Dargahs and Gurudwaras illuminated along with the Temples on Diwali

Deepavali or Diwali, the Hindu festival of lights, is one of the grandest and biggest festivals of India that celebrates the triumph of good over evil, light over darkness, and wisdom over ignorance.

At a time when divisive forces are working to shred the secular fabric of the country, a celebration of the festival of Diwali at Hazrat Nizamuddin Auliya’s Dargah, a shrine in Delhi, is the quintessence of harmony. Driven by these sentiments, the Dargah has embodied communal harmony on Diwali. 

Muslims, Sikhs, and Christians came together to celebrate this Hindu festival, cutting through the shackles of religious barriers. Non-Muslim followers of Khwaja Nizamuddin Auliya have been lighting diyas at the dargah for Diwali for years. As one devotee perfectly sums up the feeling – ‘Hindus and Muslims together are lighting diyas here to promote national unity’.  

Religious festivals are not all about exclusive celebrations by particular communities. This thought reflects well in Mirza Ghalib’s humorous message that he gave on the pretext of distributing sweets for Diwali. On being questioned for eating Diwali sweets being a Muslim, Mirza Ghalib, a prominent poet in 17th century Delhi, asks – “Do sweets also belong to different castes and religions?”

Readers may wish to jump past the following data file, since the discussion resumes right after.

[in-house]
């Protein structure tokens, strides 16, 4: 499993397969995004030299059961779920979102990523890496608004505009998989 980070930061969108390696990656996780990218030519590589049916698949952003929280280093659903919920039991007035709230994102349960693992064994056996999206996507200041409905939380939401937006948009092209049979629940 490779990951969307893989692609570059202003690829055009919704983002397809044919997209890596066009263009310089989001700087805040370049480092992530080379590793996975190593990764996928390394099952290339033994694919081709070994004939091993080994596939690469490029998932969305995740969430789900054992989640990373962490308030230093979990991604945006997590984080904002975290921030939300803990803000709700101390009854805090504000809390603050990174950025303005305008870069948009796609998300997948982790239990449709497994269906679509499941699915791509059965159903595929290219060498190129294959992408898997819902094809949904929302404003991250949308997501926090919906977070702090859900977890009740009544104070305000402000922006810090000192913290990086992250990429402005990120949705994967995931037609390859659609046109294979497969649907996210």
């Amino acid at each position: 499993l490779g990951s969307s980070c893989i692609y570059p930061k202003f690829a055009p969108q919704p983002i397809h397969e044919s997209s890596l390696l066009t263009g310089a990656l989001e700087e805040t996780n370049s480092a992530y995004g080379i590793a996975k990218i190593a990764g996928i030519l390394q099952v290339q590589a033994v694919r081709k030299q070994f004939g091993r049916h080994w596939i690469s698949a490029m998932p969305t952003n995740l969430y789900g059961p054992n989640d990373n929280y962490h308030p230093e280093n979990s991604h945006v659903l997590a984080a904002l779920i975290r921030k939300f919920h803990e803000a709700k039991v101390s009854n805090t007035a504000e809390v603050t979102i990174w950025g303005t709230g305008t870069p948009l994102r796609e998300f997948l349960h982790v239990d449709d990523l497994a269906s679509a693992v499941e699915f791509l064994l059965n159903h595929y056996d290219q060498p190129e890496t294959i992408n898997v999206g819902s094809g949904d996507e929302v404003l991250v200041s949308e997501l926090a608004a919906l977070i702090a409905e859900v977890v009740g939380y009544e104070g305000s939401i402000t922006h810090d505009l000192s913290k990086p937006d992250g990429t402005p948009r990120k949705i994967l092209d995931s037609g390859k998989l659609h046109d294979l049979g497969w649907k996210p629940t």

India is home to a wide variety of cultures and religions. Thus, how can the biggest festival in the country be untouched by this diversity? Gurudwaras across the country celebrate Diwali with a very pleasant atmosphere. There is nothing quite like the soothing sound of Gurbani and the powerful light of the lamps to dispel all sorts of darkness in society and in our hearts. The temple of Kedarnath, adorned with flowers, seems to be proudly proclaiming that Indian culture also preserves numerous kinds of flowers in its garden. Flowers in glorious variety whose fragrance spreads throughout the world.

This is what makes India unique and gives it its identity. Regardless of whether there are tikas on the forehead, or turbans and caps on the head, holding candles and diyas in the hand kills every kind of hatred that exists in people’s hearts.

In India, we live by the principle of mutual respect. People of India have sewn together what was torn apart by politics, conflict, and bloodshed, by celebrating Deepavali together, thus illustrating the syncretic culture of the country.

 

[The content has been provided by the Voices of Peace team in India. The views expressed are their own.]